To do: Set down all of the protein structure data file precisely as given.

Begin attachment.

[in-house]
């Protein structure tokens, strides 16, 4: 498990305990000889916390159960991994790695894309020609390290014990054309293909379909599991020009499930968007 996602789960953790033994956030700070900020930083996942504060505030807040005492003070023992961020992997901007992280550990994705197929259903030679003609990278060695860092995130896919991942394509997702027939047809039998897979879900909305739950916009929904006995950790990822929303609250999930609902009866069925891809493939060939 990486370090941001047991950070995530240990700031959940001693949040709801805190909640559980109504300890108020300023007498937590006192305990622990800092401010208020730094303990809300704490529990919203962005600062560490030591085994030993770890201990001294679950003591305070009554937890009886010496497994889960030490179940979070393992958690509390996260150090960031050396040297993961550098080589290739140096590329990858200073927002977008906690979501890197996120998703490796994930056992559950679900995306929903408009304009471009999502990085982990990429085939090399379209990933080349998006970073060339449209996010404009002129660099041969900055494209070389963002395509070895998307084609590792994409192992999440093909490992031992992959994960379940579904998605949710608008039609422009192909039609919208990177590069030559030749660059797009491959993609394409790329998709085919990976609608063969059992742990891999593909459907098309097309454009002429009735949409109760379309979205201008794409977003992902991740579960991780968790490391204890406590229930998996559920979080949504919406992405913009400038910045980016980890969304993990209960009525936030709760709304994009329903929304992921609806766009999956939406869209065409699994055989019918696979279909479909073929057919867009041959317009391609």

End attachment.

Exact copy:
[in-house]
């Protein structure tokens, strides 16, 4: 498990305990000889916390159960991994790695894309020609390290014990054309293909379909599991020009499930968007 996602789960953790033994956030700070900020930083996942504060505030807040005492003070023992961020992997901007992280550990994705197929259903030679003609990278060695860092995130896919991942394509997702027939047809039998897979879900909305739950916009929904006995950790990822929303609250999930609902009866069925891809493939060939 990486370090941001047991950070995530240990700031959940001693949040709801805190909640559980109504300890108020300023007498937590006192305990622990800092401010208020730094303990809300704490529990919203962005600062560490030591085994030993770890201990001294679950003591305070009554937890009886010496497994889960030490179940979070393992958690509390996260150090960031050396040297993961550098080589290739140096590329990858200073927002977008906690979501890197996120998703490796994930056992559950679900995306929903408009304009471009999502990085982990990429085939090399379209990933080349998006970073060339449209996010404009002129660099041969900055494209070389963002395509070895998307084609590792994409192992999440093909490992031992992959994960379940579904998605949710608008039609422009192909039609919208990177590069030559030749660059797009491959993609394409790329998709085919990976609608063969059992742990891999593909459907098309097309454009002429009735949409109760379309979205201008794409977003992902991740579960991780968790490391204890406590229930998996559920979080949504919406992405913009400038910045980016980890969304993990209960009525936030709760709304994009329903929304992921609806766009999956939406869209065409699994055989019918696979279909479909073929057919867009041959317009391609």